Western Forest Products to install silencer following complaints over constant hum

By Dominic Abassi
March 25, 2019 - 6:13pm

Western Forest Products says a new silencer should put an end to the constant humming noise causing many complaints.Google

NANAIMO — Western Forest Products is taking steps to hopefully numb the hum emanating from its Duke Point sawmill.

WFP will install a piece of silencing equipment at the operation just south of Nanaimo in late April or early May, senior director of communications Babita Khun Khun told NanaimoNewsNOW.

Khun Khun said the silencer was recommended by an acoustical engineer, who the mill hired to study the issue following several complaints from the surrounding community and involvement by the City of Nanaimo.

"The reason for us engaging with those consultants was really to identify the precise issue so we would put in place a longer term solution that would address the concerns we've been hearing," Khun Khun said.

The constant humming noise heard around downtown Nanaimo, Cedar, Chase River and beyond began in the summer when WFP installed a new piece of equipment at the sawmill.

Discussions with the community and City led to the sawmill re-directing the noise, however that only prompted more complaints from Garbiola and Protection Island residents.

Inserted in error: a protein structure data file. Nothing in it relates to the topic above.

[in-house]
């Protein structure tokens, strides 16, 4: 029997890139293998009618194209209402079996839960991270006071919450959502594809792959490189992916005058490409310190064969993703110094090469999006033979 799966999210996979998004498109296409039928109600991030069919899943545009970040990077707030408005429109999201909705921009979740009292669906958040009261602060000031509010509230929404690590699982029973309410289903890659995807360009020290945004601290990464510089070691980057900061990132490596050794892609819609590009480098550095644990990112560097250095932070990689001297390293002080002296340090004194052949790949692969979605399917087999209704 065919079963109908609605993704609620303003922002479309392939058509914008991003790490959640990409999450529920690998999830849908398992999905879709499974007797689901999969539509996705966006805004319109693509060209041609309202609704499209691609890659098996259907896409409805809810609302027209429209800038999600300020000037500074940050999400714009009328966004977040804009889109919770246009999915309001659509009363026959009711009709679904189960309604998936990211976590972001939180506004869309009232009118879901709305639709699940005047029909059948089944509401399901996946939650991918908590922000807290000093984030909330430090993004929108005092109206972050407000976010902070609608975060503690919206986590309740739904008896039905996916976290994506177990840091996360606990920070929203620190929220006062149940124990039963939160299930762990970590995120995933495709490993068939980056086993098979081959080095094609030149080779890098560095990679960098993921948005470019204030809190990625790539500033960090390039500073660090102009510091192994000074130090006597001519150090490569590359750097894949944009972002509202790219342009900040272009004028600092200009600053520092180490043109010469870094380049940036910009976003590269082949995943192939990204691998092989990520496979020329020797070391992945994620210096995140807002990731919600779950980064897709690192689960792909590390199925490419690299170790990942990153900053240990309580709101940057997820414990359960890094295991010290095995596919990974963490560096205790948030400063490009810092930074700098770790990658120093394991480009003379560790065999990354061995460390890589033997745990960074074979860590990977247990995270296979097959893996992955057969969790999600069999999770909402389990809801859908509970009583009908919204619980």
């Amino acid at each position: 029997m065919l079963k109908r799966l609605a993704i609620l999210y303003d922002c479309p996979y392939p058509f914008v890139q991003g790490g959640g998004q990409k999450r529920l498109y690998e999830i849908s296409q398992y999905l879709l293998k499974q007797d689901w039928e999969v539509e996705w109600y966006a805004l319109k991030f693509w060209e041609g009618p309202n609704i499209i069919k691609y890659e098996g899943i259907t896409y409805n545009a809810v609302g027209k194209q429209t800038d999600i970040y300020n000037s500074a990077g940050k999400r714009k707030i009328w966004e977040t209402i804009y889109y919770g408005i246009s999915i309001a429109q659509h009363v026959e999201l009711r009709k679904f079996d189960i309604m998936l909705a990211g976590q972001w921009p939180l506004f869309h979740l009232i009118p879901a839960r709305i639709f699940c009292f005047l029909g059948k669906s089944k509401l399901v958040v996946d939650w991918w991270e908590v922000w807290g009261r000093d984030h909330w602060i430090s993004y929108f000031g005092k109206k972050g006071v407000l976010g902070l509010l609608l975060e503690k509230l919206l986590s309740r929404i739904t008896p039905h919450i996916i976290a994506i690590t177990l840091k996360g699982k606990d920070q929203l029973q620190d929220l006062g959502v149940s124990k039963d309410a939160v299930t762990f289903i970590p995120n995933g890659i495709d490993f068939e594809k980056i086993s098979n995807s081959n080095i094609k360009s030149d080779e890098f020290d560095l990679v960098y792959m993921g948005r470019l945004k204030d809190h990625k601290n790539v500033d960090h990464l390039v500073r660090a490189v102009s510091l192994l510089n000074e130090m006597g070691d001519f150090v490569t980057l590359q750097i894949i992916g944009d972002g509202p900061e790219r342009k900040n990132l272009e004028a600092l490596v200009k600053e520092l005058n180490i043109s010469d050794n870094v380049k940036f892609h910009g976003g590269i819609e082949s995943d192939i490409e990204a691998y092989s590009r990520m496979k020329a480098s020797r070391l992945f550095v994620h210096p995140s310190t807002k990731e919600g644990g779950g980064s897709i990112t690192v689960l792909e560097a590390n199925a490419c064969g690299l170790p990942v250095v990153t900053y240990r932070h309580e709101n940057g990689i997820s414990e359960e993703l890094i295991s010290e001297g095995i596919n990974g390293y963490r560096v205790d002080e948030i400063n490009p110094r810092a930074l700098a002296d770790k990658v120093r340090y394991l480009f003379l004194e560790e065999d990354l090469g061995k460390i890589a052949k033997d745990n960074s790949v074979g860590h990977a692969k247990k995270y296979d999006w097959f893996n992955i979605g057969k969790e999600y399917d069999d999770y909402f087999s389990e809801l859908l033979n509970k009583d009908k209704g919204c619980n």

Randy Shalagan, who lives along the Newcastle Channel, created an online petition and spearheaded efforts to push for a solution.

He said WFP showed a willingness to correct the problem.

"For the most part, I think everyone was very impressed by the fact they have moved on it quickly," Shalagan said.

For Protection Island resident Jean Menzies, the praise is muted.

"I've read Western Forest Products want to be a good neighbour and that's all fine and good. But they know they're operating in a community with residents nearby," Menzies said. "If there was a sound mitigation option for their equipment, I would wonder why it wasn't put in place at the beginning...This should have been part of their implementation when bringing in a large piece of noisy equipment."

Menzies said the incessant humming noise "goes all night, all day...there's no getting away from it.

"I applaud they're out there listening, but the proof will be in the pudding. If their solution works, fine, but I'm not applauding yet until we see actual results."

Both Menzies and Shalagan said they want to see the City improve its bylaws to more efficiently deal with unfavourable noise from industrial operations.

Dave LaBerge, the City's manager of community safety, said the current bylaw is a "general prohibition" saying you can't make any sounds that tend to disturb the peace or the enjoyment of others.

He said he's not overly in favour of more technical bylaws which bring into account specific decibel ranges because sound has such unique qualities, particularly when it reflects off mountains or travels over water.

LaBerge said the City worked directly with WFP on the complaints, giving them time to find a suitable solution. Had they not been a willing participant in that process, the City would have taken other enforcement steps, LaBerge said.


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